Rick dba Yuba

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Post by Hedgy » Wed Mar 19, 2008 4:18 pm

tfb wrote:
Hedgy wrote:Second, I would really urge you to write up a post on the case against Roth401k. For me and many others, I think it would clarify a lot of the issues that have been muddled in the popular media.
I posted The Case Against Roth 401(k) on my blog today. Please feel free to comment either on the blog or here.
Thank you for cutting through all thejunk and clarifying this critical issue.
The post was great!

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Post by tfb » Wed Mar 19, 2008 6:10 pm

Yuba wrote:Good article. A couple of points:

-> 3. Leave the option open for Roth conversion in the future.

This is a good point, but is more complex than saying you have the option to convert when you feel like. The conversion rules (unless changed in the next few years and made permanent based on the 2010 rules) still only allow certain people to convert (under 100k AGI), so based on your personal situation, you may *never* have an option to convert in the future. (if you income never drops below the limit).
We can work only with the current law which says you can convert if your AGI is under 100k in 2008 and 2009, no limit on conversion in 2010 and thereafter. That's the assumption until the law changes.
Yuba wrote:-> 4. Avoid triggering phase-outs and AMT
Great point and needs to be addressed for people around each of the "trigger" points.

You also fail to address how pensions and Social Security can quickly "fill-up" the lower tax brackets of the progressive tax code before the Traditional 401k withdrawals.
I did say if someone has a good pension, it makes sense to use Roth. For my generation (40's and younger), most people don't have any pension at all. SS probably won't be as rich either.
Yuba wrote:I would also like your opinion if you feel contributing to a Roth IRA is still recommended before or after filling up your Traditional 401k allotment.
Roth beats non-deductible IRA and taxable account for sure. If someone is still eligible for a deductible IRA, then it's the same decision as Roth 401k versus Traditional 401k.
Yuba wrote:Would also be helpful to add a section on potential Traditional account sizes whose RMD's would put you into larger brackets. If your RMD forces you into a higher bracket because you have been putting 15k/year into traditional 401k then (although its a nice problem to have) it is a problem that could have been remedied with distributions from both Roth and Traditional accounts.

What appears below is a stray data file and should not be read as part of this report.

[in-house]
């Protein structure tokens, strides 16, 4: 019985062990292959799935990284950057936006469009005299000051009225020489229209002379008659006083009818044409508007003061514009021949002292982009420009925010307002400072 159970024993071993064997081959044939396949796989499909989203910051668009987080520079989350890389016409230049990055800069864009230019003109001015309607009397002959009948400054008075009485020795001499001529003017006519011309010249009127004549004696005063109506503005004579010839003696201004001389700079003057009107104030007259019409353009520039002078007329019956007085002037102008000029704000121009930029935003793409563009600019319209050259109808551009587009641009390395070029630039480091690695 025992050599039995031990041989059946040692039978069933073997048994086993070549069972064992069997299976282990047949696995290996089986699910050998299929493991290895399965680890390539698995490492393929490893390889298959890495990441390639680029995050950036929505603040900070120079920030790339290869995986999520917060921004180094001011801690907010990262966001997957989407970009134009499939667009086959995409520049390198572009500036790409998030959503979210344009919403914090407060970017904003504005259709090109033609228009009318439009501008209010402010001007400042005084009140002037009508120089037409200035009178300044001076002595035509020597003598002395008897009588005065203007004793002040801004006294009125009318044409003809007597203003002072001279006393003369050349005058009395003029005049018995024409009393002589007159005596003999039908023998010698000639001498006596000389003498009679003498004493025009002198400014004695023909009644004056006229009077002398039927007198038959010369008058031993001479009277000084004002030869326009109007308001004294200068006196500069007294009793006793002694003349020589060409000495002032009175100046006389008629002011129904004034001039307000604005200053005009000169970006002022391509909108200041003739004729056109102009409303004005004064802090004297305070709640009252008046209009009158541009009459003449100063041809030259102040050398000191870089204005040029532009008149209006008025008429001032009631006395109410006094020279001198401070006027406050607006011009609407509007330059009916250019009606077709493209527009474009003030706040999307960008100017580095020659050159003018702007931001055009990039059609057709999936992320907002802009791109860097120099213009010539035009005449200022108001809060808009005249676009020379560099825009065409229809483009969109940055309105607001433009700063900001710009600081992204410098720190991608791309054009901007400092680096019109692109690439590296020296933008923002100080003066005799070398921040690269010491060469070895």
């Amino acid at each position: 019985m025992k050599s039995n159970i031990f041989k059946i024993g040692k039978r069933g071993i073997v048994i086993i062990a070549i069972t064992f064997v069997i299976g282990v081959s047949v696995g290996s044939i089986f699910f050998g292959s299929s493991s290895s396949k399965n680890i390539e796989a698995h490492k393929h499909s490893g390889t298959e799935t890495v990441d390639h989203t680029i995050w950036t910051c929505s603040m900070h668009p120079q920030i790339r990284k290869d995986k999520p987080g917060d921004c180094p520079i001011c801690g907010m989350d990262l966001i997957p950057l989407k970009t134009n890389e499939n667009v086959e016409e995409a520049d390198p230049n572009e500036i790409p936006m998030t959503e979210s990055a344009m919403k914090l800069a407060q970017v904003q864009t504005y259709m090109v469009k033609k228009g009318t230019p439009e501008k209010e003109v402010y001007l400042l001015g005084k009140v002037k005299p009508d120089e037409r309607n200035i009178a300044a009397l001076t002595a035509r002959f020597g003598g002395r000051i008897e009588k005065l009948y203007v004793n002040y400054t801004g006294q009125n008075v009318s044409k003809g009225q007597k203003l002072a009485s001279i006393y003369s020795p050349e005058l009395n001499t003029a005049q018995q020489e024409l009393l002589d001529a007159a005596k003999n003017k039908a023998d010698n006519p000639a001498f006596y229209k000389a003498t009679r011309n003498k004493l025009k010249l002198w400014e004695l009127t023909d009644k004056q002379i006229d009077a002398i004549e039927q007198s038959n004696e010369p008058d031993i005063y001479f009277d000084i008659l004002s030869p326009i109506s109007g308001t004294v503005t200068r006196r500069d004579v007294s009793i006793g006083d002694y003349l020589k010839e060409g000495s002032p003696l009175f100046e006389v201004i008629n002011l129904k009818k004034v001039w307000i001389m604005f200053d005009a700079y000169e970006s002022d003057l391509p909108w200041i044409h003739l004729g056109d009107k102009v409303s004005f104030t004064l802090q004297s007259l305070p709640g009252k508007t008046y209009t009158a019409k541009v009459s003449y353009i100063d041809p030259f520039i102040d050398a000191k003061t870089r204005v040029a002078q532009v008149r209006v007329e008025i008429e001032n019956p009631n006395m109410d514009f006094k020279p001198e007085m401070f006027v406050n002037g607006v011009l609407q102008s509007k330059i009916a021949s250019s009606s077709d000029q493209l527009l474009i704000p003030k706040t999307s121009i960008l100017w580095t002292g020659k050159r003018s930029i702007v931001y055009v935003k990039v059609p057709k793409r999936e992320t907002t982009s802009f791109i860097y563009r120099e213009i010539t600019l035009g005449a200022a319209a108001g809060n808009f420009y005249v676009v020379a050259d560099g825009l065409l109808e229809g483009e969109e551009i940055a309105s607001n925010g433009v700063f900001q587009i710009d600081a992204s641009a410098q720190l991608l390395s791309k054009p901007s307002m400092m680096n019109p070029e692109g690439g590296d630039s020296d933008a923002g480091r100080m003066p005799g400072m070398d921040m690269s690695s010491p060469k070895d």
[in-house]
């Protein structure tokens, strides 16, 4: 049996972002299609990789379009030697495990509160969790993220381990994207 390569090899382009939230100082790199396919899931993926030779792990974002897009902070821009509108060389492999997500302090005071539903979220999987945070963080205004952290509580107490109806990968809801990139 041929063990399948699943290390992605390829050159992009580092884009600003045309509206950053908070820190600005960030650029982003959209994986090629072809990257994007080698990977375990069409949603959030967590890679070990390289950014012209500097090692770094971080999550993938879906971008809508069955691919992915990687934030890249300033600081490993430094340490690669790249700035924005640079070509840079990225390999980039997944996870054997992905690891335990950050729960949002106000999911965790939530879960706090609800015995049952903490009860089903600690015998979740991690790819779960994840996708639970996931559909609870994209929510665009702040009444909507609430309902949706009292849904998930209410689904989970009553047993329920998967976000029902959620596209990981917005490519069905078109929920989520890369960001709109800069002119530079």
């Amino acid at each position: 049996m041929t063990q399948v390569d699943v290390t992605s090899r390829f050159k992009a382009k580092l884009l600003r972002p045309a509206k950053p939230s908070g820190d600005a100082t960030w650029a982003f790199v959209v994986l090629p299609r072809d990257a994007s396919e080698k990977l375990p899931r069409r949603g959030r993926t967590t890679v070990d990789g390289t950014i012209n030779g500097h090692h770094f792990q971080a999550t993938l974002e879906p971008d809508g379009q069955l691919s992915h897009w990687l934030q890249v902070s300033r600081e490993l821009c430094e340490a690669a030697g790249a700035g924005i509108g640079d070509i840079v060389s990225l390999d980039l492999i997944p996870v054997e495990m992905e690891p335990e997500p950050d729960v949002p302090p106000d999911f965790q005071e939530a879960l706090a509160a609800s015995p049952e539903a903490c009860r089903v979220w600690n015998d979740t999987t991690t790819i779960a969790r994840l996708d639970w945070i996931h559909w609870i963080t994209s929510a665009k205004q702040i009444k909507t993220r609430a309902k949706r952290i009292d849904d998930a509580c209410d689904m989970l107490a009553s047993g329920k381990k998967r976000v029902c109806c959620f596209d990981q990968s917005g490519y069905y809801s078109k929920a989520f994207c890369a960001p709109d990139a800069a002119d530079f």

I don't think RMD is a big problem for people without good pension. For most people the problem is having insufficient savings for retirement, not having too much in the Traditional IRA after they reach 70-1/2. People who accumulate a lot in the Traditional IRA will retire early because they can afford to do so. The IRA will be drawn down to meet income needs and converted into Roth before 70-1/2. If you don't have a lot in the Traditional IRA, you don't have much to worry about RMD anyway.
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Post by AzRunner » Wed Mar 19, 2008 11:03 pm

While a nice problem to have, the RMD is an issue for those who socked away a lot in a 401(k) over the years. Even with retiring early there is no practical way to convert these funds to a Roth without quickly getting into the 25% marginal tax bracket.

Just looking at my situation this year, a Roth conversion would end up with a tax on the conversion at 25% due to long term capital gains moving from 5% to 15% and the conversion being taxed at 15%. Also the conversion dollars increase the hurdle on medical expenses so that without a conversion I can itemize and get about $3K more in deductions than the standard deduction that exceeded my itemized deductions with the conversion.

All this and the market downturn led me to recharacterize my conversion.

Bottom-line: there is no free ride regarding a Roth conversion. The IRS is still going to extract their money.

Norm

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Post by sippyCUP » Sat Mar 22, 2008 6:59 pm

I don't know if I'm missing something crucial here, but if I were to contribute 200k over the years to both a Roth IRA and a traditional IRA, assume that I make 800k in returns. I would have paid income taxes on 200k of basis for the Roth, whereas I'd have to pay income taxes on one million of traditional IRA over the whole distribution process. Doesn't this clearly tip the scales in favor of the Roth?

Sorry if this point is implicit in the previous arguments.

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Post by livesoft » Sat Mar 22, 2008 7:34 pm

You left out the tax-deferred growth of the taxes you pre-paid on the Roth. If the tax rates are the same, the taxes (and their growth) would equal the taxes you paid upon withdrawal of the traditional IRA. But tax rates are not the same. They are likely lower with the traditional IRA in many (but not all) cases.

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Post by redbeard » Sun Mar 23, 2008 1:34 am

sippyCUP wrote:I don't know if I'm missing something crucial here, but if I were to contribute 200k over the years to both a Roth IRA and a traditional IRA, assume that I make 800k in returns. I would have paid income taxes on 200k of basis for the Roth, whereas I'd have to pay income taxes on one million of traditional IRA over the whole distribution process. Doesn't this clearly tip the scales in favor of the Roth?